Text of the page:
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Though Azerbaijan Airlines scored low for customer service in our book, our flight experience was redemptive. Flight attendants greeted us warmly in an inviting lounge area situated between the business and first class sections of the plane. We received the usual complimentary flight accessories—headsets, night masks, toothpaste, and toothbrushes—as well as pillows and blankets. Just before our refreshments were served, we were handed heated disposable washcloths, a bassinet for Moulay was installed and our vegan meals were delivered as requested. Lil’ Z enjoyed the inflight games and magazines about the competitive European Games held in Baku earlier this year.

Baku Airport

Our transit through Azerbaijan was efficient and brief. The small yet modern international airport was spotlessly clean, serene, and well-equipped with WiFi. We sent emails to our family and before we knew it, were embarking on the last leg of our trip. Lil’ Z finally rested after more than 13 hours of travel and we arrived in Ankara without incident or delay. For our very first experience in Turkey, we were quite impressed. Urbndervish’s employer welcomed us warmly, loaded our luggage, and swiftly delivered us to our new apartment. For now, in sha’ Allah, we will call Ankara home.

Our View

As we often tell people, we didn’t choose Turkey, Turkey chose us and we were glad to oblige. Much like our last post in Morocco, sometimes there’s only one train moving and it’s yours. However, unlike Morocco, we are prepared to stay for the next two years. We needed a nest to settle ourselves for a while, an opportunity for professional development, a new landscape to explore and this is where we found it. Our suitcases are unpacked and out of view, our shelves and closets are filled, and we are relieved and grateful to have our own space again. Slowly, we are meeting our neighbors, discovering the city, and finding our groove. All that’s left for us to do now is find some wholesome, good company for Lil’ Z and ourselves to make our hearts feel at home here too.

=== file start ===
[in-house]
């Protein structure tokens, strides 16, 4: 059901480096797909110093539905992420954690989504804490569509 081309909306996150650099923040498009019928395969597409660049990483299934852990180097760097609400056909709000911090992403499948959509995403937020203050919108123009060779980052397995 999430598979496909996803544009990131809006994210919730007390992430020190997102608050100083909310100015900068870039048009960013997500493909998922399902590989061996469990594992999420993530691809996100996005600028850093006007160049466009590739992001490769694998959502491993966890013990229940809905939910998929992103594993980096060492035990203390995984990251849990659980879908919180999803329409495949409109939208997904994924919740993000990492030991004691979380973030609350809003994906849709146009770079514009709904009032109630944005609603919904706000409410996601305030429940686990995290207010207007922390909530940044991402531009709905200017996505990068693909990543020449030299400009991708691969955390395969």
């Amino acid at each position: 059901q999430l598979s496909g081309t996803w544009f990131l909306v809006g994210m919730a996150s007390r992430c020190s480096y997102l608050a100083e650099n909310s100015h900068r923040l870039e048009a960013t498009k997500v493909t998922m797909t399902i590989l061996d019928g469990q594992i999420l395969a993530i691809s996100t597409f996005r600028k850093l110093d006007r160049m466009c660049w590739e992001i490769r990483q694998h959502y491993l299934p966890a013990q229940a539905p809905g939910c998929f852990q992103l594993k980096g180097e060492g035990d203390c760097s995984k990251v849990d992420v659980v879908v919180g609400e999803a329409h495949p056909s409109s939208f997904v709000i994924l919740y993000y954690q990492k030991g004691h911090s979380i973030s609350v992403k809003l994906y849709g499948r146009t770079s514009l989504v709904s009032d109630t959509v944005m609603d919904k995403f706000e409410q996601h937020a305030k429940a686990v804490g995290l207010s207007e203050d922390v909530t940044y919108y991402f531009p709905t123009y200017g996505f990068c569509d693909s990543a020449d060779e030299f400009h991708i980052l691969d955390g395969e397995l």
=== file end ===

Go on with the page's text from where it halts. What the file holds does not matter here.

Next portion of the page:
Rediscovering Queens

Beautiful Farm Day

I’m a Queens girl who loves Brooklyn.  On every visit to New York, I find myself sneaking to the PRB (People’s Republic of Brooklyn) for a taste of the vibrant culture, free activities, and delicious food.  But crossing boroughs with a baby gets taxing, so we’ve redirected our attention to Queens and have been pleasantly surprised.

Queens County Museum Farm

This lovely oasis was a convenient answer to Lil’ Z’s questions about how things grow.  Visiting an active, functional farm with animals, a farmer’s market, and a community compost program was a relaxing way to spend a summer afternoon.

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Queens Botanical Garden

This garden is patch of peace in the bustling Flushing neighborhood.  The rose and fragrance gardens were our favorite.  Take note of the free admission days and hours.

Jamaica Breeze

A new spot for veg-friendly dining has popped up in Queens.  They’re offering a refreshingly new concept for Jamaican dining in New York– a self-serve hot bar where you pay by weight.  The word buffet is a bit misleading, so be forewarned.  They consistently have one tofu dish and an ital bean stew on the hot bar.  Their rice and vegetable dishes aren’t cooked with meat, so fill up and enjoy!


Nurturing Friendships